The health benefits of a favourite fall staple - Pumpkin
November 8, 2020
When you think of pumpkins, you probably think of holidays, pumpkin carving, pumpkin spice lattes and pumpkin pie. While many of us look forward to these fall and winter traditions, pumpkin can be used in a variety of other ways and has some unexpected health benefits.
What is pumpkin?
In North America, pumpkin usually refers to the orange Cucurbita pepo, a winter squash from the Cucurbitaceae family, while in other places, like Australia, any winter squash may be considered a pumpkin. Pumpkin is a fruit but is more similar to a vegetable.
Rich in nutrients and low in calories
Pumpkin is low in calories but nutrient-dense and just one cup contains (among others) these nutrients:
8% of your Dietary Reference Intake (DRI) of iron
10% of your DRI of vitamin E
11% of your DRI of copper
11% of your DRI of vitamin B2
11% of your DRI of manganese
16% of your DRI of potassium
245% of your DRI of vitamin A
Only 49 calories
3 grams of fiber
Only 0.2 grams of fat
12 grams of carbohydrates
2 grams of protein
Because pumpkin is low in calories and high in fiber, it helps you feel full and can aid in weight loss.
Pumpkin contains several antioxidants like beta-carotene, alpha-carotene and beta-cryptoxanthin.
Antioxidants neutralize free radicals in the body and stop oxidative stress, which can lead to illnesses like cancer and heart disease. Carotenoids may lower the risk of pancreas, breast, throat, lung and stomach cancers. Pumpkin contains zinc as well; while zinc is not an antioxidant, it may help prevent prostate cancer.
Beta-carotene is a provitamin your body uses to make vitamin A, which is an antioxidant that is thought to fight cancer. Beta carotene may protect cells, which boosts immunity and is beneficial for a healthy reproductive system.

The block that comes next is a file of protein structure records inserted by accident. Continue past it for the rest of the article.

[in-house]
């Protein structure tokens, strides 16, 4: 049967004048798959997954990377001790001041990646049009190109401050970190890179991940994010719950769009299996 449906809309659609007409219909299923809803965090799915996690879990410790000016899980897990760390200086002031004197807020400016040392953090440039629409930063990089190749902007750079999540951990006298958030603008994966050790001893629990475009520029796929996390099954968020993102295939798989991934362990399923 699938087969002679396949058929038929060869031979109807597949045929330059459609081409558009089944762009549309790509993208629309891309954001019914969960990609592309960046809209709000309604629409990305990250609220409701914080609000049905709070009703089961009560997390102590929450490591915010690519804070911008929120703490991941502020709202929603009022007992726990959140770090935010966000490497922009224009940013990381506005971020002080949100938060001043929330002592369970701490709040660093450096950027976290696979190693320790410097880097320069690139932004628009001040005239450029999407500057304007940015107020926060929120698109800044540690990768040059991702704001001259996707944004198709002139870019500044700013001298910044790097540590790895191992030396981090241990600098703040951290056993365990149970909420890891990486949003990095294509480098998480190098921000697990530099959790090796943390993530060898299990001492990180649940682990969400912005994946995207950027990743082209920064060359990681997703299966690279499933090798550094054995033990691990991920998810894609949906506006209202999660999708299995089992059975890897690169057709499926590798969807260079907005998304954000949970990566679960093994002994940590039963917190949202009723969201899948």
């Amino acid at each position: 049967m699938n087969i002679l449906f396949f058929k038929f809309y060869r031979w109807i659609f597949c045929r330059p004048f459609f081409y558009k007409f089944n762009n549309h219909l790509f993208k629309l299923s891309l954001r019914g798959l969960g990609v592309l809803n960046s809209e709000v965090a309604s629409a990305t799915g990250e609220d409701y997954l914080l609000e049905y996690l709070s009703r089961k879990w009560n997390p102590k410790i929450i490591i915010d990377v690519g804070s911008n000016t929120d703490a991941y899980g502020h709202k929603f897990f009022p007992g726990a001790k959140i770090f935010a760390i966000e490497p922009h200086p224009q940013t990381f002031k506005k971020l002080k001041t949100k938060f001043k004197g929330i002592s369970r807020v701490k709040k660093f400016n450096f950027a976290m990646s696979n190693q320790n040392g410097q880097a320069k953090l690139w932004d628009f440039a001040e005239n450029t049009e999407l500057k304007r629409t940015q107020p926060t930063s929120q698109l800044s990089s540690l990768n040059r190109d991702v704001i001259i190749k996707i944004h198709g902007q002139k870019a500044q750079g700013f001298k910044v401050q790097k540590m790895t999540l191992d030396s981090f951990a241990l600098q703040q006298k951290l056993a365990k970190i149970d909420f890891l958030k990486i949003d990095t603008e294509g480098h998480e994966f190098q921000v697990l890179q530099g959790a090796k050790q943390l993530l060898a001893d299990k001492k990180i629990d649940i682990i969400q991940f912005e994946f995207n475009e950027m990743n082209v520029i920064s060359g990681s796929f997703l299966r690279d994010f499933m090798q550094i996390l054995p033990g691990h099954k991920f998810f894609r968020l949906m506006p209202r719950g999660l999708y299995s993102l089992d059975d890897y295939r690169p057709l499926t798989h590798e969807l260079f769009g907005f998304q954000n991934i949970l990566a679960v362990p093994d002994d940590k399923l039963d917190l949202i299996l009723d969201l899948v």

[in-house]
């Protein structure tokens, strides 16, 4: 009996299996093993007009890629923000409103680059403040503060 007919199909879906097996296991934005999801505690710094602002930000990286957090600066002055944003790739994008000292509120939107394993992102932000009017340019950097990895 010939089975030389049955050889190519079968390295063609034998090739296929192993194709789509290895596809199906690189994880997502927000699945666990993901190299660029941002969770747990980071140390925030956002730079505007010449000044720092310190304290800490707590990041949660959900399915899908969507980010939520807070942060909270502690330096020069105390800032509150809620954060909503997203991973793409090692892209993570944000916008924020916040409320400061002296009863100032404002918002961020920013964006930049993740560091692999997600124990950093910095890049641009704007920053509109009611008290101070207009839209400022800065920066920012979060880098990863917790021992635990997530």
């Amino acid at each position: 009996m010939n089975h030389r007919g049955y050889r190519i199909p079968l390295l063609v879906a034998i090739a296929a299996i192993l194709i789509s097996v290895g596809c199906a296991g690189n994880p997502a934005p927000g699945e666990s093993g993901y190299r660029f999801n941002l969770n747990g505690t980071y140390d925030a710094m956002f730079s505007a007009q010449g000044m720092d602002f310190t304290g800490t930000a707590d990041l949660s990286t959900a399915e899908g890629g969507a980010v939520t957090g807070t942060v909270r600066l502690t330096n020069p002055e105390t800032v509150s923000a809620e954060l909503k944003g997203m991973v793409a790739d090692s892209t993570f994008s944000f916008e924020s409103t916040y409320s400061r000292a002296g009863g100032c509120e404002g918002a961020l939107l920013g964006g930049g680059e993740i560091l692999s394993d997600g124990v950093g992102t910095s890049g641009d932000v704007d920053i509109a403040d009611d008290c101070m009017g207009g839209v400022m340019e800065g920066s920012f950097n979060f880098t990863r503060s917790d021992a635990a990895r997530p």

Pumpkin also has zeaxanthin and lutein, which may be good for eye health.
Vitamin A helps your vision, especially in low lighting. It aids in the absorption and processing of light by the retina. Zeaxanthin and lutein also help prevent cataracts and macular degeneration.
Carotenoids are a natural sunblock and help prevent sun damage to your skin. Vitamin C, which pumpkin also contains, is needed to make collagen, which keeps your skin healthy.
Immunity boosting compounds
Pumpkin is high in vitamins A and C, which help your immune system, and pumpkin oil fights fungal and bacterial infections.
While bananas are known for their potassium content, pumpkin has more potassium per cup than bananas do. Potassium in your diet helps prevent muscle weakness, inactive reflexes and fatigue.
Reduces blood glucose levels
Studies have shown pumpkin to lower blood glucose and increase glucose tolerance and insulin production. This may be beneficial for diabetics and also for everyone else.
Pumpkin seeds contain tryptophan, which is an amino acid that gets converted into serotonin. Serotonin is important in fighting anxiety and depression and some research suggests most people are deficient in it. Tryptophan can also help you sleep better.
Adding pumpkin to your diet
Pumpkin is a versatile ingredient that is easy to add to your diet in soups, preserves, salads, as a side dish, and in breads and desserts. Pumpkins can be stored in a dark, cool place for up to two months. To prepare healthy meals, stay away from pumpkin pie filling and make sure any canned pumpkin you buy has no other added ingredients like sugar.
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